Tuesday, February 13, 2007

The lark's on the wing...

IIT has never looked so beautiful.
I logged on to write something different. This post by my old friend Phoenix (a year and a half old (the post, not Phoenix)) promted me to transfer to my blog a line that I wrote for myself some time back when I was feeling low and that has remained on a post-it ever since in front of my desk. However, I'll reserve that for another time. Right now, Jilawatan by Call loops indefinitely, the window on my left is open for nearly the first time in months and a reasonably large part of everything in the world looks good.
It's wonderful to hear songs you once liked after a really long time of neglect. They lose none of their earlier charm and in fact, acquire character with age. You notice nuances that you didn't earlier and fall in love with the song all over again, only deeper than before. Some of it is because the song was always great and you didn't invest enough time or weren't generous enough the first time around. Some of it is because you have changed over time and notice and appreciate different things or the same things in a different way.
It's the same with (old) friends. I talked for a longish time with Phoenix and enjoyed the conversation. By her own assessment, Phoenix says she's changed. She has, and so have I, as have circumstances and I think we've all changed for the better. We talked about a lot of things - general, impersonal stuff to common friends to how we saw ourselves and each other to the New Age Woman, which is one topic I always love discussing. It was refreshing not only because she's one of those people who can come out of their skin and look at themselves and their world somewhat objectively but also because of the time since our last such conversation (peopletalk, I call it). It's a bit similar to meeting a relative after a year who immediately notices you've grown taller while your own family never consciously noted.
It's also strange that I think of Phoenix and other friends from this time as 'old' friends. Can friendships that limit themselves to the superficial and never delve into the personal, that never make demands on either person's time or resources, that in fact never have had lows, become 'old' or 'deep' or 'close'?
In fact, are lows a prerequisite for experiencing highs? This is a question that is analogous, IMO, to the difference between Eastern and Western philosophies. Eastern philosophies stress the need to reduce desires to nil in order to achieve lasting peace and contentment. Western consumerism, on the other hand, teaches us to be ambitious and to work towards fulfilling as many of our desires as possible as the path to happiness. Essentially, if you aren't dissatisfied with who you are and what you have you will not experience the joy that comes from working hard and achieving your goals. If you don't know hunger, you'll never enjoy chocolate. Our ancient wisdom, however, advises us to achieve permanent peace - and leave both the euphoria of achievement and the unhappiness of frustrated ambition, neither of which can exist without the other - behind by crushing our egos to dust and attaining an ego and ambition-free existence.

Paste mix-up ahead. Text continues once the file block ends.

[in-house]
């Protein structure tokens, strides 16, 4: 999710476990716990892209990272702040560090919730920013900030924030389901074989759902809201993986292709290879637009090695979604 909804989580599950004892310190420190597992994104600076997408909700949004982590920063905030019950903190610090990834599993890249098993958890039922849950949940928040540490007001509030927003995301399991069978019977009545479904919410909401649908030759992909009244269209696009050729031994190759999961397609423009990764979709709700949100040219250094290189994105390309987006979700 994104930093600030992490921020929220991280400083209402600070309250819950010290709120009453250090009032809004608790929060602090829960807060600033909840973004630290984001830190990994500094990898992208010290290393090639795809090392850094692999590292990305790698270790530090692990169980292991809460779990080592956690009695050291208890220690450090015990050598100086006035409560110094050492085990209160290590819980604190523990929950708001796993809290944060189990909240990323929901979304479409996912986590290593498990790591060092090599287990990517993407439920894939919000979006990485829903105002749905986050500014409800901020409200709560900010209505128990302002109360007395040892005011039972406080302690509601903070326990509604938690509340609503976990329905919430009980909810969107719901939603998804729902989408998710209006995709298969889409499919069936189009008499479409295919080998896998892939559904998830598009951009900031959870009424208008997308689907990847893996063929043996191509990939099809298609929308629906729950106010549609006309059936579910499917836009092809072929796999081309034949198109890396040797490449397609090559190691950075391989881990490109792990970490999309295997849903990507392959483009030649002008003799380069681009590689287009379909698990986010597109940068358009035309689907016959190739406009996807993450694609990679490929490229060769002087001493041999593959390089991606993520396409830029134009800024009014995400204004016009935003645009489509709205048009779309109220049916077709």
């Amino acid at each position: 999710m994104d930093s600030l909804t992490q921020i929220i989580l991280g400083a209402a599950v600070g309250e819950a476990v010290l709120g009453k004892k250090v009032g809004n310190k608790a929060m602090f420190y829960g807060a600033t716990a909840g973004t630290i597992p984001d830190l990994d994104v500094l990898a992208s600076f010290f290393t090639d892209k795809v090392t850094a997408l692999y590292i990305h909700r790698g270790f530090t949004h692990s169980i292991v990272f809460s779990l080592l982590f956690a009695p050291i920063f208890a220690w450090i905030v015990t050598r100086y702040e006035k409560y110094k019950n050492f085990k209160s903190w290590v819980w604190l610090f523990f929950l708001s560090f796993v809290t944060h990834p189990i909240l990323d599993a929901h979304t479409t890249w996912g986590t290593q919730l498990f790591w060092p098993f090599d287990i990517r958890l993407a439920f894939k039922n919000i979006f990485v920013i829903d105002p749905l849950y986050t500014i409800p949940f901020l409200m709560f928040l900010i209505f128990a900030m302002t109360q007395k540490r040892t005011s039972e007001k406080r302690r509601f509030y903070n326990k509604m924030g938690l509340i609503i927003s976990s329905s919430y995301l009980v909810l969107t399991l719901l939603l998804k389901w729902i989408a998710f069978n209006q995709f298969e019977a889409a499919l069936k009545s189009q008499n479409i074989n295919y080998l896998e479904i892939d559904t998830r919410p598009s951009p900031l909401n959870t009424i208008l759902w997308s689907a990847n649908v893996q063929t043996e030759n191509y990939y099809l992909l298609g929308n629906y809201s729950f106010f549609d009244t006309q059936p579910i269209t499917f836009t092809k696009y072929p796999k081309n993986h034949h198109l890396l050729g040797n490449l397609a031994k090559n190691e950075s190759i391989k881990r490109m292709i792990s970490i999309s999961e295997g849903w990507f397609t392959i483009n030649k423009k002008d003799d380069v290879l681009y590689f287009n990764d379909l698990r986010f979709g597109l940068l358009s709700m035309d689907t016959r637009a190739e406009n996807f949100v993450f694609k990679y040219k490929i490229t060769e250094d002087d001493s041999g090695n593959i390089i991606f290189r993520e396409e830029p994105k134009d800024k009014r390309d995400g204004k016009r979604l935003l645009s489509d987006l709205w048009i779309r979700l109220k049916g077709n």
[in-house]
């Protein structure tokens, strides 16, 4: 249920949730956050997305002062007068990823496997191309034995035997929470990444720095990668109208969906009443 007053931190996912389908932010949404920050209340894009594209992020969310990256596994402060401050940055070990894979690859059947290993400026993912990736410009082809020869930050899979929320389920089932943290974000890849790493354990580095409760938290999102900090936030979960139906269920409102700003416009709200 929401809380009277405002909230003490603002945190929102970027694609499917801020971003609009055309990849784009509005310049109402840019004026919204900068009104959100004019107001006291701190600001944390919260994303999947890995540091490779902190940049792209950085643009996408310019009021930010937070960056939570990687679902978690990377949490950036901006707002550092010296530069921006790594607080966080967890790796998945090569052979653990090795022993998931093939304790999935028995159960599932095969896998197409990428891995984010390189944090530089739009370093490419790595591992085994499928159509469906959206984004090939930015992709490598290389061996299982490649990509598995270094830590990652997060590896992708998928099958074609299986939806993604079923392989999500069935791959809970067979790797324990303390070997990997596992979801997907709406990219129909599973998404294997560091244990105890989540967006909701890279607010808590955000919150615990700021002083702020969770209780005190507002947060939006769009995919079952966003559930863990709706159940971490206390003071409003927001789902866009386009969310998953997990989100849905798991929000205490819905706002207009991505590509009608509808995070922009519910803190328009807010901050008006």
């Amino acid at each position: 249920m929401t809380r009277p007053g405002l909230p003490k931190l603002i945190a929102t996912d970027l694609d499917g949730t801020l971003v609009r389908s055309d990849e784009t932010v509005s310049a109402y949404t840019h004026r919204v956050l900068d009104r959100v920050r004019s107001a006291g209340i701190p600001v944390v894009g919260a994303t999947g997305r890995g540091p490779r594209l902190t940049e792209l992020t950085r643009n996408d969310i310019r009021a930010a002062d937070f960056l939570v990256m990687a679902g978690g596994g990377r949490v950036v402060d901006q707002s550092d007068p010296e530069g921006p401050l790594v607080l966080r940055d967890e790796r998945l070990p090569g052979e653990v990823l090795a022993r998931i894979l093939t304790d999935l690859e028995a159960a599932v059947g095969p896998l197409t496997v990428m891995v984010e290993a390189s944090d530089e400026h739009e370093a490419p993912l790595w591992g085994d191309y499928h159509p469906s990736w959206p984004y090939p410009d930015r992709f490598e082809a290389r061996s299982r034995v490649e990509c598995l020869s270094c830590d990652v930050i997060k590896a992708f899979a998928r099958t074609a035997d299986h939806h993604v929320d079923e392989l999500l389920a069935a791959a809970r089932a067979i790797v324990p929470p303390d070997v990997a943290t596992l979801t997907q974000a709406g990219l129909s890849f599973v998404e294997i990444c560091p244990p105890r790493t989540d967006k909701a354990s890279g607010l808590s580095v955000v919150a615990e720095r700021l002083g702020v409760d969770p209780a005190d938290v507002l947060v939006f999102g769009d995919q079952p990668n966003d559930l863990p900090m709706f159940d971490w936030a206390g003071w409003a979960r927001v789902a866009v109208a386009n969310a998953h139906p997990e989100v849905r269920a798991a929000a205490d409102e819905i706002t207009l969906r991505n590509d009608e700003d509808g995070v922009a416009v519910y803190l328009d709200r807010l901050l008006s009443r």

Right now, however, IIT looks lovely.
I can see a blue sky flecked with clouds and just a little too bright to look at without squinting and under it, green patches with gardeners and the rain working to make them greener and an idle stroller here and there on grey concrete with bright wet patches reflecting the mood above. Life could be worse. :)

Tuesday, February 06, 2007

There's more!

In another time, when I was younger and more impulsive, I'd have written a detailed account of all that has gone wrong over the past five days and how my Groundhog Day continues. But I can't now because:
- I'll end up offending some of my friends (some of whom deserve some of the offense, but still...)
- I won't feel as bad in a couple of hours/days
- much of what I feel has to do with a number of irritations that have existed for some time now and have piled up in a steaming pile of shit and it will be unfair to blame innocents for it
- I don't want to present a lurid picture of my varied frustrations to voyeurs
- it will take too long